• Vegetables: You may see veggies like spinach and asparagus on the high-purine list, but studies show they don’t raise your risk of gout or gout attacks.


It’s a good idea to drink lots of fluids -- 8 to 16 cups a day. At least half of what you drink should be water. Vitamin C (think orange juice) also can help lower uric acid, but studies also show that the high fructose in orange juice may boost uric acid levels, so drink it in moderation. Caffeinated coffee can cut uric acid, too, as long as you don’t overdo it.


Stay away from sugary drinks like soda and fruit juice. You also may need to limit or avoid alcohol as well. Talk with your doctor to find out what’s right for you.

While a healthy diet can help control how much uric acid is in your system, you may still need medicine to prevent future attacks. Talk with your doctor about all your treatment options.

Gout Triggers

Once got gout flare, you really don’t want another. To avoid them, it’s important to figure out the things that set off your symptoms. Here’s a list of the usual suspects which causes gout flare.


Some foods can raise the level of uric acid in your body, and that’s what causes gout. If you can limit them, you could head off another flare.

Red meat and seafood. Meat (especially organ meats like liver and sweetbreads) and seafood (like fish and shellfish) can be high in chemicals called purines. When your body breaks them down, your level of uric acid goes up.

Instead, go for protein from low-fat dairy products, like skim milk, cheese, and yogurt. You can also eat more beans, soy, and other plant-based forms of protein.

Sweetened drinks. Sodas and juices flavored with fruit sugars, like high-fructose corn syrup, can trigger gout flares.

For a sweet substitute, switch to flavored water or diet soda, which won’t raise your odds of an attack. In general, make sure to drink a lot of fluids. Aim for at least eight glasses a day, with at least half being water.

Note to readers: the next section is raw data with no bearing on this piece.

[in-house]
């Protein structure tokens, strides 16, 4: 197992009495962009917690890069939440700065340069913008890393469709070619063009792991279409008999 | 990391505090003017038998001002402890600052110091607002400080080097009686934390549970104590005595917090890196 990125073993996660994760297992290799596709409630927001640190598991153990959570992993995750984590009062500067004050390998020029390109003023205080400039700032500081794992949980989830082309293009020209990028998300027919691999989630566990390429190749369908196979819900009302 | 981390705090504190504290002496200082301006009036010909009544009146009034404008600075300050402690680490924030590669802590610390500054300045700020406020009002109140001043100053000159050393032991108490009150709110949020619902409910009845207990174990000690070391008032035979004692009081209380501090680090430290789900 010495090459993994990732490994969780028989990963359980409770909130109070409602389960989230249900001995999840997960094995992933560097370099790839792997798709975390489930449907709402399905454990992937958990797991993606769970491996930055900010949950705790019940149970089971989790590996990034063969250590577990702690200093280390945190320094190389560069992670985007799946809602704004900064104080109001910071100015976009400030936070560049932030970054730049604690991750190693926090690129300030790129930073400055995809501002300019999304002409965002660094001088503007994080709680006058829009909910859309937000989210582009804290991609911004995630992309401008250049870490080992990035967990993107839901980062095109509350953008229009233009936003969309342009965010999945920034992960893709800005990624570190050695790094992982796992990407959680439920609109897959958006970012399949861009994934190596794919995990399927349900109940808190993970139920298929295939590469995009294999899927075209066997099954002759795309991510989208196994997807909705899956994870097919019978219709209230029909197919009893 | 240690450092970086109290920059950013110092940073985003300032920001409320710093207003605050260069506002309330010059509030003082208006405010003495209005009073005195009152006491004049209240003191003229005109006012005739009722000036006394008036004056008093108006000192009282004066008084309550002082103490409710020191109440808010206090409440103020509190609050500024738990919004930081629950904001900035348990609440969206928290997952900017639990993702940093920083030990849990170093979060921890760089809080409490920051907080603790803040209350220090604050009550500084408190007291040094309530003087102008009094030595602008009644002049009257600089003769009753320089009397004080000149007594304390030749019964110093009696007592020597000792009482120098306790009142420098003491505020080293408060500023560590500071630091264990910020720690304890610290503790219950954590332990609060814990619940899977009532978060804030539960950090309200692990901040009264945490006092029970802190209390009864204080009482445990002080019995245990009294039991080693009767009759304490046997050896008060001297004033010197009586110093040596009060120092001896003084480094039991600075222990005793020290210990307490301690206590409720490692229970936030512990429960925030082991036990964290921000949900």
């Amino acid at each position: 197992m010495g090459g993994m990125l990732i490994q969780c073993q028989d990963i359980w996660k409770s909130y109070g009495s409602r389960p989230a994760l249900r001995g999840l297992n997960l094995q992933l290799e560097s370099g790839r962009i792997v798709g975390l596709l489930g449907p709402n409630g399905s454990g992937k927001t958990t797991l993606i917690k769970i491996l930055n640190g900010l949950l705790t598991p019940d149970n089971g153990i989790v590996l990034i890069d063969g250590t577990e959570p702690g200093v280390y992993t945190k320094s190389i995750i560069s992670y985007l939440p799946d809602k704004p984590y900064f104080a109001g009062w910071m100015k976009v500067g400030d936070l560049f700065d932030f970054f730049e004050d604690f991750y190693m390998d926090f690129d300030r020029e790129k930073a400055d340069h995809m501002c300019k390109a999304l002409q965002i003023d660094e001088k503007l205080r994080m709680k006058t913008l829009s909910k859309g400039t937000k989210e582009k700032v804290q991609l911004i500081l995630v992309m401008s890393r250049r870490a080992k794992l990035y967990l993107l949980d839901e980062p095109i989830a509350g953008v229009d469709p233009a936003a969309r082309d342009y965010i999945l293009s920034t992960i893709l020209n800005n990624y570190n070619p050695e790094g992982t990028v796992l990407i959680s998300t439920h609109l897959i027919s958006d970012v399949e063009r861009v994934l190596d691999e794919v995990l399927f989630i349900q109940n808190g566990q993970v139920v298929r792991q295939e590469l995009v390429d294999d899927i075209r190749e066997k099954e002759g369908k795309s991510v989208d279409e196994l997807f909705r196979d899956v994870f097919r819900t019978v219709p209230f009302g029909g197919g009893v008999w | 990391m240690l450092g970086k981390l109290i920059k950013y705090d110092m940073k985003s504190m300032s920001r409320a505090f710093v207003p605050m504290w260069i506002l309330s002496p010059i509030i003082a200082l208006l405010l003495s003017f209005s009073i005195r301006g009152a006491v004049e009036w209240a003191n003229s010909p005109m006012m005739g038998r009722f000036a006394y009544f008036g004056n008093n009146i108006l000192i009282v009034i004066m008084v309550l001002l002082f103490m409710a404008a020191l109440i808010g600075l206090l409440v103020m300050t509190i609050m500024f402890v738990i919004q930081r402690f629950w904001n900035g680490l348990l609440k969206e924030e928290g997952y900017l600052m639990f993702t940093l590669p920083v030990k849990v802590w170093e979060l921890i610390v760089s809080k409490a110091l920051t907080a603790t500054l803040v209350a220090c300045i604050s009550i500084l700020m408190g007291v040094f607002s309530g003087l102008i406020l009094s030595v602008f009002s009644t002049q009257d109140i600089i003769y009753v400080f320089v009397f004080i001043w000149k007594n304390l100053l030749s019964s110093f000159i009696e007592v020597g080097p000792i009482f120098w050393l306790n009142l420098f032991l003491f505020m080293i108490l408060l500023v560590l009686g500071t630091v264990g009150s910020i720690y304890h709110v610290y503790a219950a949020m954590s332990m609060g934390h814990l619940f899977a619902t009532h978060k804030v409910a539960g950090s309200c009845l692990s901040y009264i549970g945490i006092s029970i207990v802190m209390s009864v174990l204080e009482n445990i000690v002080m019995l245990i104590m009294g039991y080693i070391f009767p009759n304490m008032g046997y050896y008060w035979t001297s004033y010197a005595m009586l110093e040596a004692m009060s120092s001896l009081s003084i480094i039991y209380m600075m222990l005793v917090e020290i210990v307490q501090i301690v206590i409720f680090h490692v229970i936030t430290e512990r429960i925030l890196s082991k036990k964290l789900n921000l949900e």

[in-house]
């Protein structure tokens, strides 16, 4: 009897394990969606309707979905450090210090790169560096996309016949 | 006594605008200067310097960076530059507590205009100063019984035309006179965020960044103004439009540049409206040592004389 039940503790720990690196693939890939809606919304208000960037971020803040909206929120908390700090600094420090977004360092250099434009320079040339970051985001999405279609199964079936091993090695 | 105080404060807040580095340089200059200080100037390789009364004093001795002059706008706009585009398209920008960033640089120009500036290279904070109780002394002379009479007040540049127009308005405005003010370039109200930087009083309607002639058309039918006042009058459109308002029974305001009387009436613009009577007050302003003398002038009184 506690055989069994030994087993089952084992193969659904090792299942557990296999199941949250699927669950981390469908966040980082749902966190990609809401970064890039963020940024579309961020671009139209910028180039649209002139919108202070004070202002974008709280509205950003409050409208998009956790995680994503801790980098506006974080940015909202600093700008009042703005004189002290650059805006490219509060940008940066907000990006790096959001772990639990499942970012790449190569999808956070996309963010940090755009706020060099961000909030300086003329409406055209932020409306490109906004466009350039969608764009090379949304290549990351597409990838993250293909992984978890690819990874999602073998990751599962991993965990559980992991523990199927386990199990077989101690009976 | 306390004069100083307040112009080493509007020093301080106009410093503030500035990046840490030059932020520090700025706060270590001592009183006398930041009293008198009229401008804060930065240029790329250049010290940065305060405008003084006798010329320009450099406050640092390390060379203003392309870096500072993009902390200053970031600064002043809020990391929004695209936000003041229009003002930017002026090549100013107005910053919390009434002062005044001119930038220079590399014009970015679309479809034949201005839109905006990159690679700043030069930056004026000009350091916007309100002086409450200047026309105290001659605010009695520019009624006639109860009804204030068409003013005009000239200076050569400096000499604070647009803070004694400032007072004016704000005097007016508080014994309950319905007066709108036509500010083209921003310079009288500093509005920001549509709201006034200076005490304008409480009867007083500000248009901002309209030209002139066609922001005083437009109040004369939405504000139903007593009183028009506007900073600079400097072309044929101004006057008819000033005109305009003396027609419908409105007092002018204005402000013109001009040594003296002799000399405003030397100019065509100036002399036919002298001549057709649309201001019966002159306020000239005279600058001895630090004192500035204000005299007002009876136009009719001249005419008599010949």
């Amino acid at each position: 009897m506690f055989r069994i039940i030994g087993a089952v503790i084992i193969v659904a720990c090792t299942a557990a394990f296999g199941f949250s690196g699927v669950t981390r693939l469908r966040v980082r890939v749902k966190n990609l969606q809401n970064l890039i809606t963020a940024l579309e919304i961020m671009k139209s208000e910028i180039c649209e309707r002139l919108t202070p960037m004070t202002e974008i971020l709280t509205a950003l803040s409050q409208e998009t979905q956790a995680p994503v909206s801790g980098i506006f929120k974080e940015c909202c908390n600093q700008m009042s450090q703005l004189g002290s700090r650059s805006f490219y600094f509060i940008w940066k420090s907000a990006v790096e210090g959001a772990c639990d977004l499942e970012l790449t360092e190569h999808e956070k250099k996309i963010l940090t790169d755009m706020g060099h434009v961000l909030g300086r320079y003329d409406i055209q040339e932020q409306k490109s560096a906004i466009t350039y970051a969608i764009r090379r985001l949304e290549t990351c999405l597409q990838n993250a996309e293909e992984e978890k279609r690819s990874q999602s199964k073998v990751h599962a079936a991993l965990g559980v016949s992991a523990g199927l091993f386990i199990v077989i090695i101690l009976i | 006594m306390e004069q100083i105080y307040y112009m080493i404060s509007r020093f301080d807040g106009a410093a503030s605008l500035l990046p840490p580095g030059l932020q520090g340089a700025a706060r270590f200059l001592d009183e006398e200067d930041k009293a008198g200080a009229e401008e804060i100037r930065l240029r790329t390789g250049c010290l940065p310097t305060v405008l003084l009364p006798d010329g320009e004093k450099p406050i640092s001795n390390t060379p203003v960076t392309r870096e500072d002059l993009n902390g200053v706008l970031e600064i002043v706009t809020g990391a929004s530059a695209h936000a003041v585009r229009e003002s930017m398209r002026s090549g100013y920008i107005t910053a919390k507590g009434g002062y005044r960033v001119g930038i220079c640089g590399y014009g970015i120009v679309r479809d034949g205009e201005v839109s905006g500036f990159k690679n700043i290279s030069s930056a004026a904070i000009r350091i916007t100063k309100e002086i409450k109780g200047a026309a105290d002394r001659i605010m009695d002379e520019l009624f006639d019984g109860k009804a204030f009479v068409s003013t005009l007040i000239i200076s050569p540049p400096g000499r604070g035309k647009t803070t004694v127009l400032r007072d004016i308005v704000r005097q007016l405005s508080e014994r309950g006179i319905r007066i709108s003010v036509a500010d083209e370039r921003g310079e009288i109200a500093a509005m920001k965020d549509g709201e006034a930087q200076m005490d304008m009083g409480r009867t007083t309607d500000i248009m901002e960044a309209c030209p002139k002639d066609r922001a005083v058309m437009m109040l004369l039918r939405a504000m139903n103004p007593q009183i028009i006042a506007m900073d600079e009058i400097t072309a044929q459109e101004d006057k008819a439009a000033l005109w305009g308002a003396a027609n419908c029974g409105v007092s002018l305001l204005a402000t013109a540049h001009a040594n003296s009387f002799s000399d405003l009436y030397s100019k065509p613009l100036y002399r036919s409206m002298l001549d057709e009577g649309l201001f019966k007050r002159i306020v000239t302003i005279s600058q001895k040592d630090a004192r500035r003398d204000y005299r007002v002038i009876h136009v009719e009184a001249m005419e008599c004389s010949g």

Alcohol. Liquor and especially beer can make you more likely to have gout. You don’t have to give up on cocktail hour forever, but your best bet is to limit how much you drink. Your doctor can help you figure out how much is OK.

Being overweight. When you slim down, you can protect yourself from another flare.

Fasting or crash diets. If you lose weight too quickly or fast, you could raise your chances of an attack.

High blood pressure, kidney disease, diabetes, and heart disease. These health conditions make you more likely to have gout, especially if you don’t get treatment. Work with your doctor to keep them under control.

Injuries or surgery. When your body is stressed or sick, you’re more likely to have a flare. Of course, you can’t always avoid this trigger. But if you need to have an operation, make sure your doctor knows you’ve had gout in the past.

Keep Track of Your Triggers

Gout triggers differ from person to person. Some people can eat a steak or drink an occasional beer with no problems. Others can’t tolerate a bite or a sip without a flare. So you need to learn what your triggers are.

Keep a diary of what you eat for a while. That way, you can go back and see whether you can link flares with specific foods. Then you’ll know what you really need to avoid.

Along with avoiding triggers, here are other things you can do to stay healthy and prevent flares:

  • See your doctor regularly. You may need to adjust your dose of gout medication over time.

  • Always have medicine on hand for flares. The faster you take it, the sooner you can control the symptoms.

  • Eat a heart-healthy diet full of vegetables, fruits, whole grains, low-fat dairy, and plant proteins (like beans and nuts). Cut down on processed foods (like white bread, cakes, and candy).

  • Get regular exercise.

Anurag has expertise in Weight Management, Nutrition, Onco Nutrition, Behavioral Therapies, Stress, Depression & Anxiety Management, PCOD/ PCOS Treatment, Diabetes Reversal and Lipid Management, also certified for Nutrition needs during and after Cancer treatment. Currently associated with Lifeplus Hospital, Indiranagar and Cogent Care Clinic, Whitefield, Bengaluru. Let's connect